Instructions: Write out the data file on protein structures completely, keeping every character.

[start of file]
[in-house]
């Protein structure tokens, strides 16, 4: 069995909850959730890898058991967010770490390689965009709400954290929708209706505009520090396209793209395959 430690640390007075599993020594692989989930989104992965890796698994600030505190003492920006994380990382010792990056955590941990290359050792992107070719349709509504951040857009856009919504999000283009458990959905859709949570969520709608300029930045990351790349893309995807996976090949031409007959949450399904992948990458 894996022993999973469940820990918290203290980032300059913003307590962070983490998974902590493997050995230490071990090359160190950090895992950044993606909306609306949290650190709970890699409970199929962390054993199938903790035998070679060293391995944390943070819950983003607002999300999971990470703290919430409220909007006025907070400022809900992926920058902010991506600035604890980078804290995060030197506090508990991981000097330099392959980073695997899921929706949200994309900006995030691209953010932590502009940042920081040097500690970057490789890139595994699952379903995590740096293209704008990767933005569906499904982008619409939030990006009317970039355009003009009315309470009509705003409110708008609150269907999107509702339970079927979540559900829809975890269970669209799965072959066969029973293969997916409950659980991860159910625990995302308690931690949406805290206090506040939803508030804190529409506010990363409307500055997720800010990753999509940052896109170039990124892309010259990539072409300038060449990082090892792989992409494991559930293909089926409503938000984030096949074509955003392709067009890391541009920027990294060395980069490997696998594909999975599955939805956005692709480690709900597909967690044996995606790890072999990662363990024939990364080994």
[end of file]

[in-house]
């Protein structure tokens, strides 16, 4: 069995909850959730890898058991967010770490390689965009709400954290929708209706505009520090396209793209395959 430690640390007075599993020594692989989930989104992965890796698994600030505190003492920006994380990382010792990056955590941990290359050792992107070719349709509504951040857009856009919504999000283009458990959905859709949570969520709608300029930045990351790349893309995807996976090949031409007959949450399904992948990458 894996022993999973469940820990918290203290980032300059913003307590962070983490998974902590493997050995230490071990090359160190950090895992950044993606909306609306949290650190709970890699409970199929962390054993199938903790035998070679060293391995944390943070819950983003607002999300999971990470703290919430409220909007006025907070400022809900992926920058902010991506600035604890980078804290995060030197506090508990991981000097330099392959980073695997899921929706949200994309900006995030691209953010932590502009940042920081040097500690970057490789890139595994699952379903995590740096293209704008990767933005569906499904982008619409939030990006009317970039355009003009009315309470009509705003409110708008609150269907999107509702339970079927979540559900829809975890269970669209799965072959066969029973293969997916409950659980991860159910625990995302308690931690949406805290206090506040939803508030804190529409506010990363409307500055997720800010990753999509940052896109170039990124892309010259990539072409300038060449990082090892792989992409494991559930293909089926409503938000984030096949074509955003392709067009890391541009920027990294060395980069490997696998594909999975599955939805956005692709480690709900597909967690044996995606790890072999990662363990024939990364080994």